IndyCar – Three Up, Three Down: Fontana

Carlos Munoz leads the field to the green flag for a restart of the MAVTV 500 at Auto Club Speedway -- Photo by: Chris Jones

There were way too many stories in the Verizon IndyCar Series race at the Auto Club Speedway in Fontana, CA this past Saturday to wrap up in three simple positives and negatives. Some of the honorable mention topics that I’d be very happy to discuss in the comments section are Carpenter-Fisher-Hartman Racing’s extreme inconsistency, the abnormally long 15-lap caution for the Castroneves incident, and Mr. Steve Matchett’s infectious enthusiasm as a commentator. Unfortunately, in this format, I had to narrow the comments to six total topic, and I chose those that, in my opinion, fundamentally defined the event.

Three Up

Great oval racing action
While some wailed an gnashed their teeth about the return of pack racing, the on-track action at Fontana was by far the most entertaining oval action outside of the Indianapolis 500. I definitely understand the concern. Everyone involved in the sport, be they a driver, crew, official, media (even photogs), and die-hard fans remember the horror of the 2011 season finale at the Las Vegas Motor Speedway. I’m no exception. I have a photo of Dan Wheldon that I took at Mid-Ohio hanging in my office, and that following Monday morning when I sat down at my desk and looked up, it was Niagara Falls. The racing action we saw this past weekend, albeit closer than we’re accustom since the introduction of the DW12, wasn’t the type of tight pack racing we saw in the IRL days. Groups of three and four cars were capable of racing close, making passes on each other, defending positions, and running on up to four different lines around the 2-mile oval. The individual groups, though, were separated enough that when there was an incident, it remained a two-car affair rather than a chain reaction disaster that we used to see in the IRL and that we see in other oval-based racing series. Outside of a few of the more seasoned drivers, the remainder of the grid seemed to have a great time, and the fans were shown a great race.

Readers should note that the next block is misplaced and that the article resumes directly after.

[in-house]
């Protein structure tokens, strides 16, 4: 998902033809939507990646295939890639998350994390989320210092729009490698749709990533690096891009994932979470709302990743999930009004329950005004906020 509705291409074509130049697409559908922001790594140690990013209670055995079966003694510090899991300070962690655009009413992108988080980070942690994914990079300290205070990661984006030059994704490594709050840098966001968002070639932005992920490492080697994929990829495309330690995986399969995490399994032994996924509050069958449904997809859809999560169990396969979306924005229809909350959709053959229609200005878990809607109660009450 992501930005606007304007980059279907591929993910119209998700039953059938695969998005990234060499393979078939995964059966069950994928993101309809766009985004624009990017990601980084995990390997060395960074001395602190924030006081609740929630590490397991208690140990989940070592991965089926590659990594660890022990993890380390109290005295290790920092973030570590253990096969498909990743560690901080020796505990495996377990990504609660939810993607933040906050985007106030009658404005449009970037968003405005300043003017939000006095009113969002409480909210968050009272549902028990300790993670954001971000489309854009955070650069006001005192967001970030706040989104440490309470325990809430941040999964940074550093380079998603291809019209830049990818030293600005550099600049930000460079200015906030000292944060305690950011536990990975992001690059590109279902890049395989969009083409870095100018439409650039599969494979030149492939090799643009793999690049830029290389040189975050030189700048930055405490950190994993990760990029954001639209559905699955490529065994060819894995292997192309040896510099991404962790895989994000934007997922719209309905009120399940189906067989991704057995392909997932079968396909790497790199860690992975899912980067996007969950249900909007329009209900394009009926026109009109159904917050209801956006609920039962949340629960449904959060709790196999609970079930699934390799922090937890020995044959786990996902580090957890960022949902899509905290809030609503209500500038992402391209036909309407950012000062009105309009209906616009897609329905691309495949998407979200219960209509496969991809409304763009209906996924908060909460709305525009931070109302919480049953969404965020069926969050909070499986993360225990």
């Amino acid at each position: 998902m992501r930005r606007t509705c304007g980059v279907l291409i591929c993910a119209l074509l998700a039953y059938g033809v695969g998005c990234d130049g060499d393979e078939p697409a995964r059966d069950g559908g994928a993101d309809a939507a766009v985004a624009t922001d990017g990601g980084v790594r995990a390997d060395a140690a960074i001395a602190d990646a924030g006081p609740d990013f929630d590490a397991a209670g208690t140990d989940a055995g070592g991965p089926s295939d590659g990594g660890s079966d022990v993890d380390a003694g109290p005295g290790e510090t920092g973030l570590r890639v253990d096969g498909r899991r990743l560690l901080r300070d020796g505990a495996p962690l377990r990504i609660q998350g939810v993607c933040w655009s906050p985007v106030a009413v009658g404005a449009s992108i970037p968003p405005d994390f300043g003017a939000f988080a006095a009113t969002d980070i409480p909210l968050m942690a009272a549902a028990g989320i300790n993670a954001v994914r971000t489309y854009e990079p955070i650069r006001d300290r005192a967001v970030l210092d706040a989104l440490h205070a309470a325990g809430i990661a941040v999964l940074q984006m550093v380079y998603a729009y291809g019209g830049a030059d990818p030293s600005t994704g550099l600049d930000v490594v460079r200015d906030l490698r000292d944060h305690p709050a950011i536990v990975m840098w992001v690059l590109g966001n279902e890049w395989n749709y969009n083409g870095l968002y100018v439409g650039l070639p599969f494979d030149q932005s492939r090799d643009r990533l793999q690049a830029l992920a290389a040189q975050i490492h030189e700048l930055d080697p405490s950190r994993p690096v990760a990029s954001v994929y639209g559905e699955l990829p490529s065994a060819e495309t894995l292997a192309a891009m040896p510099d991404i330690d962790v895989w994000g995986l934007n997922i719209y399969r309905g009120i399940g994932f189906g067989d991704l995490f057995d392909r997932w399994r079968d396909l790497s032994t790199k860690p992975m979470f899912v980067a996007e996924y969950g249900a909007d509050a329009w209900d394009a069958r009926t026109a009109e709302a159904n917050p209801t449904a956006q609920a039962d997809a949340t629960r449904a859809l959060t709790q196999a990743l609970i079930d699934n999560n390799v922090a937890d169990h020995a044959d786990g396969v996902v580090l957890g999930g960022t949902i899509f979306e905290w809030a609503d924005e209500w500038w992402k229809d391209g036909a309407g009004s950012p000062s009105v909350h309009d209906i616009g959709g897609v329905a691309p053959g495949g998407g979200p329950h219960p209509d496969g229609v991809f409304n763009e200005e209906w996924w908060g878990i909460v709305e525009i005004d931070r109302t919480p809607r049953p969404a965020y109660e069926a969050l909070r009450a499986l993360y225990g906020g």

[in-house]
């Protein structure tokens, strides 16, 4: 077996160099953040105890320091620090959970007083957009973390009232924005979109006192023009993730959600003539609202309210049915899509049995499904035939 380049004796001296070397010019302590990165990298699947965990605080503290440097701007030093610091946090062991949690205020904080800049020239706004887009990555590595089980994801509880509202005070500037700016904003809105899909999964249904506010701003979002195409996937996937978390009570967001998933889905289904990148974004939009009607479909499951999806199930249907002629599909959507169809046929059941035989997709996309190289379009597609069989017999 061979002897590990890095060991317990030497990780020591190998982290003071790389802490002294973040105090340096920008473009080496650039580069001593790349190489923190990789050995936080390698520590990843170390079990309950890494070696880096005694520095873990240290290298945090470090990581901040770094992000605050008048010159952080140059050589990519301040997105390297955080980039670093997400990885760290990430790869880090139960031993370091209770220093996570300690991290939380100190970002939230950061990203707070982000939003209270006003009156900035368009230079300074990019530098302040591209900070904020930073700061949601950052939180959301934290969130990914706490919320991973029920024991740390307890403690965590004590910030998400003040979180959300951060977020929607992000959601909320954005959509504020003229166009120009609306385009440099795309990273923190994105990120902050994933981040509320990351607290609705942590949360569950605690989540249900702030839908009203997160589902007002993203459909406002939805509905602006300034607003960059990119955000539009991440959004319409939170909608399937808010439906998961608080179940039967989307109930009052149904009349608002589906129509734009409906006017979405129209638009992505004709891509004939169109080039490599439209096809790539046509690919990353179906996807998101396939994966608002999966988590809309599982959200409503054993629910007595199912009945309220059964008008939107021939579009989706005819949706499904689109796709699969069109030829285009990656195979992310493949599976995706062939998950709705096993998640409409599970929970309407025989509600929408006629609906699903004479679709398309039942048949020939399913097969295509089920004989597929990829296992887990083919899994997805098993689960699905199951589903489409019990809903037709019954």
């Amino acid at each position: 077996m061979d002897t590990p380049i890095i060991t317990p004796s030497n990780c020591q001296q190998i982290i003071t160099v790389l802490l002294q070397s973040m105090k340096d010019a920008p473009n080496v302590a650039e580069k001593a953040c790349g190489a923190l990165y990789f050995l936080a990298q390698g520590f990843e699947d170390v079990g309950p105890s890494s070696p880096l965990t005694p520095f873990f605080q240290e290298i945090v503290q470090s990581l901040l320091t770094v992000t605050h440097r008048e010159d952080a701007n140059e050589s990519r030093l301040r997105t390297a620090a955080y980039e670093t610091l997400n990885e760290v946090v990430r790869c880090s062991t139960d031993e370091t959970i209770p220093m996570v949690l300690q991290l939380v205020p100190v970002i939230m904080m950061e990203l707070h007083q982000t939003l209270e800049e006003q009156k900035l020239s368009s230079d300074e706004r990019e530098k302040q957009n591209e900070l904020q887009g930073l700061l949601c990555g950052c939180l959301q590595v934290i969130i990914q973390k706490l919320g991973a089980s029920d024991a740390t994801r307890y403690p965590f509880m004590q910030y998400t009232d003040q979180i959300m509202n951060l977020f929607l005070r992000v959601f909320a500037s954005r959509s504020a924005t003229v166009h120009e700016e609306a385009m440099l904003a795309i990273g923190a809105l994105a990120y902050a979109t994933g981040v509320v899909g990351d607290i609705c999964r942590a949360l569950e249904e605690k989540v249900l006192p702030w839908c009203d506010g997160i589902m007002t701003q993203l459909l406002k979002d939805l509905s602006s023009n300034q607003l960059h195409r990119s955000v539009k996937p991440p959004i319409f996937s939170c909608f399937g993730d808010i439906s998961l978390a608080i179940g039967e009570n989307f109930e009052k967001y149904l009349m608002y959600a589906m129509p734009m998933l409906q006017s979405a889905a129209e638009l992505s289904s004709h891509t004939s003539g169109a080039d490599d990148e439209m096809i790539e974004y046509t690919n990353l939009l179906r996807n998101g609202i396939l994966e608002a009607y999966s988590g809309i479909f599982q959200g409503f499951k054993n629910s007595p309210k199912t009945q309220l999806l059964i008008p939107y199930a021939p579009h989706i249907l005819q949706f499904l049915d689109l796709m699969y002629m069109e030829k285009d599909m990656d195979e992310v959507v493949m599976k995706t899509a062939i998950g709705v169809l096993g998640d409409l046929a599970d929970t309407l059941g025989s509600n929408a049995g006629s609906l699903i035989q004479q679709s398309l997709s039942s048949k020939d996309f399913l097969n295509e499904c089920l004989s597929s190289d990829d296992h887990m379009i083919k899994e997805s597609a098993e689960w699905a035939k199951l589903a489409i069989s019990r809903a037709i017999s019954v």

Honda finds parity with Chevrolet
It was a first this year that a Honda-powered machine was on the top-step of the podium for a race which did not involve weather-related craziness. It was also the first time in 19 years than both a Rahal and an Andretti stood on the podium. While the rivalry between the sons has not been as vigorous or contentious as for their fathers, their podium finishes are a story because of their mutual manufacturer, Honda. James Hinchcliffe won the swamp-buggy race at NOLA in his #5 Honda-powered Dallara for Schmidt Peterson Motorsport, and Carlos Muñoz took his #26 Honda to victory lane at the end of Race #1 in Detroit after utilizing a brilliant tire and fuel strategy on a drying circuit. Although both victories are certainly well deserved, afterall, racing isn’t solely about raw speed, but also racecraft and strategy, neither car was genuinely the fastest or best machine on the circuit. Rahal’s victory at Fontana along with Andretti’s third place finish demonstrated that the Honda package, in the right type of race, could be competitive and challenge Chevrolet. They’re still behind the 8-ball on the road courses, and it’s their philosophy of trying to achieve greater downforce through more aerodynamic elements that has lead to an increase in drag relative to the Chevrolets. It will be interesting to see how Honda’s fare at the Milwaukee Mile and the Iowa Speedway where higher-downforce wing packages will be mandated as opposed to the low-downforce super-speedway packages the teams ran at Fontana.

Sage Karam finally has a decent race